The fitness world loves the debate: cardio or strength training? Which workout is best, and which can you cut from your exercise routine? The reality is cardio and strength don’t need to be mutually exclusive…
The fitness world loves the debate: cardio or strength training? Which workout is best, and which can you cut from your exercise routine? The reality is cardio and strength don’t need to be mutually exclusive — nor should they be.
“Both [cardio and strength training] need to be included in a well-rounded exercise program,” says Michael Rebold, certified strength and conditioning specialist and director of integrative exercise sciences at Hiram College in Ohio. That’s true whether you are vying for improved body composition, heart health or longevity.
“They complement each other,” says Dr. Daniel V. Vigil, a family medicine and sports medicine physician with UCLA Health in California. “Many of our acts of daily living rely on having efficient cardiorespiratory and musculoskeletal systems.” For example, walking the dog, playing with the kids or running to catch the bus rely predominantly on aerobic fitness, while getting up off of the floor, carrying groceries and performing home repairs rely more so on muscular fitness. Perhaps surprisingly, that’s also true of activity such as taking the stairs. Strength plays a bigger role than cardio in determining if you can make it up a flight of stairs without getting winded.
For most people, how much time you should devote to cardiovascular forms of exercise versus resistance training depends on what you enjoy most. “The best exercise, from a public health perspective, is the one that you actually like and will do,” Vigil says. That said, the right workout for you also depends on your individual health and fitness goals.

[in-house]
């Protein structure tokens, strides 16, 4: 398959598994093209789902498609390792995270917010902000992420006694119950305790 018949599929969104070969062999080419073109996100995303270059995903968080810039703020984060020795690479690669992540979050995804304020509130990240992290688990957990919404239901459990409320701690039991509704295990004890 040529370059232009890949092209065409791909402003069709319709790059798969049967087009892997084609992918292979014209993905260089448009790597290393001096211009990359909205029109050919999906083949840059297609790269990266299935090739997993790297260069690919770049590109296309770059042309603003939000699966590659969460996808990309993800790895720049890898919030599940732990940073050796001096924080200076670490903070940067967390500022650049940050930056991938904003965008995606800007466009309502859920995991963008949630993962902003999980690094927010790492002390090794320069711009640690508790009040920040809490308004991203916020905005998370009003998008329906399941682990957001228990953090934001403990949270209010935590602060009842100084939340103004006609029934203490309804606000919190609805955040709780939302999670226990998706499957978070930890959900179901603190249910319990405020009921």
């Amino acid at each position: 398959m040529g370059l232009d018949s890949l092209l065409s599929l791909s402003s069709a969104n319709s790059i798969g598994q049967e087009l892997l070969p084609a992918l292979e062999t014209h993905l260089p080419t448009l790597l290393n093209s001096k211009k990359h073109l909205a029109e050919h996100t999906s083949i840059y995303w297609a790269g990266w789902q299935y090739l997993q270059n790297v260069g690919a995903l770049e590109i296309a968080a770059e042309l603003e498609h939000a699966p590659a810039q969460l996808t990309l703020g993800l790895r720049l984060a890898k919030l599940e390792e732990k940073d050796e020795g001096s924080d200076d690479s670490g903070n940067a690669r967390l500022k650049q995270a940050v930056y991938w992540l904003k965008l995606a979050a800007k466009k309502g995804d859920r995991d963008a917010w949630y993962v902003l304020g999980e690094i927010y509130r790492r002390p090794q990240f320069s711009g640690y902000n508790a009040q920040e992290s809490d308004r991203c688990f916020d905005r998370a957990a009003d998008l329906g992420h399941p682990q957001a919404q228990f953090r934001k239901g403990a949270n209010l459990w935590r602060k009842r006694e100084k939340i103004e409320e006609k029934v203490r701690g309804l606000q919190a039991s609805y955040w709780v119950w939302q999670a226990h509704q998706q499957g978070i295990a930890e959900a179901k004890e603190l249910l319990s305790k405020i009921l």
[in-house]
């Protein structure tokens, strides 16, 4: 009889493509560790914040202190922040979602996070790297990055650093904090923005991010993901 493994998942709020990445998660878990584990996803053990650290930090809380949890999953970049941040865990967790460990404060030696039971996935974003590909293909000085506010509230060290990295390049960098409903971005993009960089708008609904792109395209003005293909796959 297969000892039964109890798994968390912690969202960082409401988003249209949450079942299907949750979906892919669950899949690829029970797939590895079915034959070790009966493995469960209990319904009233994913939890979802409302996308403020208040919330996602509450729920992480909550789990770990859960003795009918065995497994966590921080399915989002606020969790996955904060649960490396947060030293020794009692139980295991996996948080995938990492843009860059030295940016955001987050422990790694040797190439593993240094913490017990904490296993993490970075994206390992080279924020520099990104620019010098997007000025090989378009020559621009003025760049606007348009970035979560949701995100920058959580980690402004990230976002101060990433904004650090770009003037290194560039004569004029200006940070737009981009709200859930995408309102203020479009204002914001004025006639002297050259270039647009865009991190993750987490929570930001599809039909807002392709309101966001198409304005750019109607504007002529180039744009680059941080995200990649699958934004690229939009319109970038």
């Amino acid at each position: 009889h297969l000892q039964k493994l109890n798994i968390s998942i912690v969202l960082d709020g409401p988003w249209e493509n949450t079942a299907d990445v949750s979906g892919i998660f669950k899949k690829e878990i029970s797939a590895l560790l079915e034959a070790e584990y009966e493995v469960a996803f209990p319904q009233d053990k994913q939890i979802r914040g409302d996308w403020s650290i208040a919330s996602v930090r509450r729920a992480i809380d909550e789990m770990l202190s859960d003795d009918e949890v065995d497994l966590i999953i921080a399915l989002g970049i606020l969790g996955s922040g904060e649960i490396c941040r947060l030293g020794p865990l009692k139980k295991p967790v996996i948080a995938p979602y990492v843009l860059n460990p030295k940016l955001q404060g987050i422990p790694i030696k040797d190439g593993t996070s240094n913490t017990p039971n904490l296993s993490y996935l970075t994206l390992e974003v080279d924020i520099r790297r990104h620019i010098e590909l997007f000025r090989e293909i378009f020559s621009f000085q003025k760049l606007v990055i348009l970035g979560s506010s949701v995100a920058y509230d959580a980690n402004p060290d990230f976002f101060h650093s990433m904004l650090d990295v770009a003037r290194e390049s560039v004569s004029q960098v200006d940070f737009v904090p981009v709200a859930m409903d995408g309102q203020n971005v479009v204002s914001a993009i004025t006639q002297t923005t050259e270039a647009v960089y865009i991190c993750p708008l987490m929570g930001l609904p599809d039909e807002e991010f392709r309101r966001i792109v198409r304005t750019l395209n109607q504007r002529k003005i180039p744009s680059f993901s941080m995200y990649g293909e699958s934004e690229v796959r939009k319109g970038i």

Below, experts share the unique benefits of cardiovascular exercise and strength training — and how to get the best of both workouts.
Muscle health. Your muscle cells, or fibers, exist in two main varieties: type 1 (also called slow-twitch or aerobic) and type 2 (known as fast-twitch or anaerobic), says Andrew R. Coggan, associate professor of kinesiology and integrative physiology at Indiana University Purdue University Indianapolis.
Low-intensity or sustained cardiovascular exercise (movements longer than a few minutes) primarily use the type 1 fibers, Coggan says. The fibers that are trained are the ones that adapt. They do so largely through increasing the size and number of mitochondria, the microscopic oxygen-using power plants within your muscle cells, as well as capillaries, small blood vessels that bring nutrients including oxygen to the body’s tissues, while removing carbon dioxide and other waste products, he says. These adaptations increase muscle endurance.